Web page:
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Acute Injury Care

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Who gets injured? 

The answer is “nearly everyone”. Performing artists can be injured during their everyday life, but they can also incur injuries resulting from practicing or performing. Although most of these are minor injuries, performance-specific injury care can minimise their impact on performance and maximise the chances of a speedy and complete recovery. If poorly managed, even a minor injury can become severe, and can even turn into a chronic (long term) problem.

You have injured yourself – What now?

So, despite your best efforts, an “acute” (sudden) injury has occurred! Now you can do a lot to assist your body’s recovery. Pain, swelling and heat are important aspects of the body’s protective and healing responses, but you can keep them under control and assist your recovery by applying the PRICE and HARM principles over the first 48 hours after an injury has occurred.

Important: Diagnosis and prompt advice from a Health Professional (HP), such as a General Practitioner, Physiotherapist, or other accredited practitioner, can ensure you limit further damage and enable optimal recovery during the first 48 hours and afterwards.

In the first 48 hours, use PRICE

Protection – protect and support the injured area to avoid further harm

Relative rest – avoid painful movement until you have advice from a HP

Ice – wrap ice, an ice-pack or similar in a moist cloth and apply for 10-20 mins every 2 hours to relieve pain

Compression – an elastic bandage can help support the injured part and manage swelling

Elevation- elevating the injured area above the heart may help drainage and reduce swelling.

In the first 48 hours, avoid HARM

Heat – may increase tissue bleeding. Avoid heating liniments, hot packs and hot baths

Alcohol – dilates blood vessels and may increase bleeding

Rehearsing/practicing/performing – avoid discomfort until you have advice from a HP

Massaging the injury – can increase inflammation and worsen tissue bleeding.

What about after 48 hours?

If things are improving, your HP may encourage you to gently move the injured area, increasing the movement as tolerable. Depending on the diagnosis, your HP may encourage you to exercise into discomfort but will guide you on how much to tolerate. Maintaining fitness, especially strength and cardiovascular fitness, can encourage recovery as you gradually increasing your load (see ASPAH tip sheet on fitness).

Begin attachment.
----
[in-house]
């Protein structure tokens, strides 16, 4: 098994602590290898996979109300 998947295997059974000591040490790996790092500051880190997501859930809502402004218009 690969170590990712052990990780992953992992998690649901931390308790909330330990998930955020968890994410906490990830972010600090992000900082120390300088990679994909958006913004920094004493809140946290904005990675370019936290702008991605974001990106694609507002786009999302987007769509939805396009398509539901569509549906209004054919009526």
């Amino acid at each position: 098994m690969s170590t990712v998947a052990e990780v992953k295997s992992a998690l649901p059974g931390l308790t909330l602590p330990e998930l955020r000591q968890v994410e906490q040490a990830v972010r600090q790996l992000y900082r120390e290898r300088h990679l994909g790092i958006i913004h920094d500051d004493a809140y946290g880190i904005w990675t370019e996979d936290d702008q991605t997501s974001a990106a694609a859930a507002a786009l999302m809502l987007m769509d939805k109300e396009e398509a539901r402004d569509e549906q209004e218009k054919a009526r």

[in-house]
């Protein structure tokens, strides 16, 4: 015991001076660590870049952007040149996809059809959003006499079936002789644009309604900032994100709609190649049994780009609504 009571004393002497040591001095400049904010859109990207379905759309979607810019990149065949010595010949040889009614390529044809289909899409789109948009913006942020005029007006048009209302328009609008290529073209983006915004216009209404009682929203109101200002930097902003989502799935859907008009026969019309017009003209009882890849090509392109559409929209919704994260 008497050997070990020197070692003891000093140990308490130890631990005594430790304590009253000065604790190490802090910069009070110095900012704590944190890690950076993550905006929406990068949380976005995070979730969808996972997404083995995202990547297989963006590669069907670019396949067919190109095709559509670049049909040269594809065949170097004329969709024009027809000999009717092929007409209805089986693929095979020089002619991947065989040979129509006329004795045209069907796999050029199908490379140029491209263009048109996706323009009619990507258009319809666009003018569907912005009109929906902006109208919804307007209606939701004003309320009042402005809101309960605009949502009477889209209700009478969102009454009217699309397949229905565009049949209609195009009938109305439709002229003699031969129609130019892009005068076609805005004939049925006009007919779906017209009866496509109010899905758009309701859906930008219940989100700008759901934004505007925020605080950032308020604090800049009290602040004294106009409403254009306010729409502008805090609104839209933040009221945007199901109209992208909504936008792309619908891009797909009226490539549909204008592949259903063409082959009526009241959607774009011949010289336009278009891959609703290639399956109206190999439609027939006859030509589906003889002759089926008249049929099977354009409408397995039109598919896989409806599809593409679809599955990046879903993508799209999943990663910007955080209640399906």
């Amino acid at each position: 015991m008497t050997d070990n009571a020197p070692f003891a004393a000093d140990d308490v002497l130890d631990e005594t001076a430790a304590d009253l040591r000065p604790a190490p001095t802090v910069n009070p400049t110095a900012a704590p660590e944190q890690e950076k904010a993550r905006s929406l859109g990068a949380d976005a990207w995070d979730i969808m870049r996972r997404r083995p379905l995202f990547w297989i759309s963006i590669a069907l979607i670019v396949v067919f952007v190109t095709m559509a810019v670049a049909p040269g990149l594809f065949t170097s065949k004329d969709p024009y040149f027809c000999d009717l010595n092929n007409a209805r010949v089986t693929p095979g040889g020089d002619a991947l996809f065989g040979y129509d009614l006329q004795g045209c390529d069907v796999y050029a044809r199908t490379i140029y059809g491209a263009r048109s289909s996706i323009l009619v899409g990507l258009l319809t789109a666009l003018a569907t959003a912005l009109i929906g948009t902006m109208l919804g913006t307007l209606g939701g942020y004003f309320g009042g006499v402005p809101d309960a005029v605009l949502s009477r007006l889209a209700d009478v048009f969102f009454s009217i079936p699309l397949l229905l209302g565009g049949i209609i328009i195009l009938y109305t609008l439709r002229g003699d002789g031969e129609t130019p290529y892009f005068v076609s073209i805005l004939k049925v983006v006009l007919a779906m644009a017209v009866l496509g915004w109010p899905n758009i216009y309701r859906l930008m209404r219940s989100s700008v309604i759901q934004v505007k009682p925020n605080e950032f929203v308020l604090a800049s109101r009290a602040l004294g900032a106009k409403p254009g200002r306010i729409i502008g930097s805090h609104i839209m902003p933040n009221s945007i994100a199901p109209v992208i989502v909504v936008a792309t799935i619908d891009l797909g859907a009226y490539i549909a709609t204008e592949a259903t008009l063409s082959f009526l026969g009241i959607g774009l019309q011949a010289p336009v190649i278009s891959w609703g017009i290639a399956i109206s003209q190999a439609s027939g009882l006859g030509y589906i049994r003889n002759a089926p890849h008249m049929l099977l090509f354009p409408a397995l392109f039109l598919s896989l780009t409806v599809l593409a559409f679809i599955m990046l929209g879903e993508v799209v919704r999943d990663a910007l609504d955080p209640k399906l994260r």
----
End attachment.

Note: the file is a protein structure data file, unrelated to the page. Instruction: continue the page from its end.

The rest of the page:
As pain and swelling settle, it may be helpful to start some performance-related activities (e.g short practice sessions), progressing duration and difficulty only as tolerated. Acute injury can also produce shock and stress. Try some relaxation and healing imagery such as mindfulness to reduce the negative effects of stress and focus on healing and return to performance.

If things are not improving within five days, seek advice from a HP as soon as you can, and avoid practising or performing until you know more about your condition.

Whenever possible, it is advisable to speak to a HP who is familiar with the specific requirements of performing artists in your field. Look for someone in your area in the ASPAH Members’ Directory.

What next?

In most cases your injury will settle rapidly and allow you to make a speedy and safe return to performance using the approach above. However, every injury is unique. Some injuries are slower to heal than others, and it may take you longer than you expected to return to full training and performing. If you are concerned about your injury, seek help from your HP. These professionals are experts in diagnosing and in guiding you through the stages of your rehabilitation back to performance. There are also professionals with the expertise to help you cope with emotional, psychological and other effects of injury. Ask your HP for advice.

Where can I find more information?

Your HP is the best place to start, as each person, each injury and each recovery is unique. Your HP may refer you to other professionals as well. ASPAH members can search the member list to find health professionals who are aware of the needs of performing artists. See also:

 

NB: This ASPAH Guide is intended as an educational resource only and does not replace professional advice. ASPAH recommends that diagnosis and initial advice is always obtained from an accredited healthcare professional.

 

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Version June 2018.  Contributors: Janet Karin, Danica Hendry, Susan Mayes, Cliffton Chan.

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